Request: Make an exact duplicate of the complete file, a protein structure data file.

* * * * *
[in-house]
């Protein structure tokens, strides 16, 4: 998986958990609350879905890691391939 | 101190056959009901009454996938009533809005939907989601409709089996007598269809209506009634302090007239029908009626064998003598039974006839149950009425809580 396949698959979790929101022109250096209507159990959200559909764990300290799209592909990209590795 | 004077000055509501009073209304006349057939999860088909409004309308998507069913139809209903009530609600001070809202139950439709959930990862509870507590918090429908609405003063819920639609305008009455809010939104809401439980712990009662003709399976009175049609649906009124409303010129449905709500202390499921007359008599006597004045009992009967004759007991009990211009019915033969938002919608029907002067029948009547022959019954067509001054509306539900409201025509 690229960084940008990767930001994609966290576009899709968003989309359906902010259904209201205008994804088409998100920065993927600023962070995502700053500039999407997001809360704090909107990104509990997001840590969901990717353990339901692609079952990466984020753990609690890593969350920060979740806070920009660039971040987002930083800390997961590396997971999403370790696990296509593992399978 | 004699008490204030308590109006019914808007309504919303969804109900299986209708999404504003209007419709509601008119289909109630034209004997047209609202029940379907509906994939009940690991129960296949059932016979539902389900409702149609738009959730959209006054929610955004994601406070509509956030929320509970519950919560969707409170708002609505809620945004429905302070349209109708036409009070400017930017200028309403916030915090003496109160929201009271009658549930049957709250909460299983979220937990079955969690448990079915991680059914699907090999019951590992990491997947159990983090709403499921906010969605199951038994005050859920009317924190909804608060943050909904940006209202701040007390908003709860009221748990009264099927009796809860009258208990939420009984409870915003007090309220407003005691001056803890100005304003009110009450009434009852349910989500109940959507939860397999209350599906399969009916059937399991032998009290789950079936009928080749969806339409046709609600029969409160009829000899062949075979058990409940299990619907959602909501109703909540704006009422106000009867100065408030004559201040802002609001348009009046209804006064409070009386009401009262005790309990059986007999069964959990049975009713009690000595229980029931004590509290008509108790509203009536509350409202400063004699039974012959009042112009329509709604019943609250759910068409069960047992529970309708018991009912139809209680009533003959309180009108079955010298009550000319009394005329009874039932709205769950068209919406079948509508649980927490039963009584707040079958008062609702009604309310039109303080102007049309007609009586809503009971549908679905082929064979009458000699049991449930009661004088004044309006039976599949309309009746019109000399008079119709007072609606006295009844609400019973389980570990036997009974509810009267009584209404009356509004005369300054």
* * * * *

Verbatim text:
[in-house]
């Protein structure tokens, strides 16, 4: 998986958990609350879905890691391939 | 101190056959009901009454996938009533809005939907989601409709089996007598269809209506009634302090007239029908009626064998003598039974006839149950009425809580 396949698959979790929101022109250096209507159990959200559909764990300290799209592909990209590795 | 004077000055509501009073209304006349057939999860088909409004309308998507069913139809209903009530609600001070809202139950439709959930990862509870507590918090429908609405003063819920639609305008009455809010939104809401439980712990009662003709399976009175049609649906009124409303010129449905709500202390499921007359008599006597004045009992009967004759007991009990211009019915033969938002919608029907002067029948009547022959019954067509001054509306539900409201025509 690229960084940008990767930001994609966290576009899709968003989309359906902010259904209201205008994804088409998100920065993927600023962070995502700053500039999407997001809360704090909107990104509990997001840590969901990717353990339901692609079952990466984020753990609690890593969350920060979740806070920009660039971040987002930083800390997961590396997971999403370790696990296509593992399978 | 004699008490204030308590109006019914808007309504919303969804109900299986209708999404504003209007419709509601008119289909109630034209004997047209609202029940379907509906994939009940690991129960296949059932016979539902389900409702149609738009959730959209006054929610955004994601406070509509956030929320509970519950919560969707409170708002609505809620945004429905302070349209109708036409009070400017930017200028309403916030915090003496109160929201009271009658549930049957709250909460299983979220937990079955969690448990079915991680059914699907090999019951590992990491997947159990983090709403499921906010969605199951038994005050859920009317924190909804608060943050909904940006209202701040007390908003709860009221748990009264099927009796809860009258208990939420009984409870915003007090309220407003005691001056803890100005304003009110009450009434009852349910989500109940959507939860397999209350599906399969009916059937399991032998009290789950079936009928080749969806339409046709609600029969409160009829000899062949075979058990409940299990619907959602909501109703909540704006009422106000009867100065408030004559201040802002609001348009009046209804006064409070009386009401009262005790309990059986007999069964959990049975009713009690000595229980029931004590509290008509108790509203009536509350409202400063004699039974012959009042112009329509709604019943609250759910068409069960047992529970309708018991009912139809209680009533003959309180009108079955010298009550000319009394005329009874039932709205769950068209919406079948509508649980927490039963009584707040079958008062609702009604309310039109303080102007049309007609009586809503009971549908679905082929064979009458000699049991449930009661004088004044309006039976599949309309009746019109000399008079119709007072609606006295009844609400019973389980570990036997009974509810009267009584209404009356509004005369300054």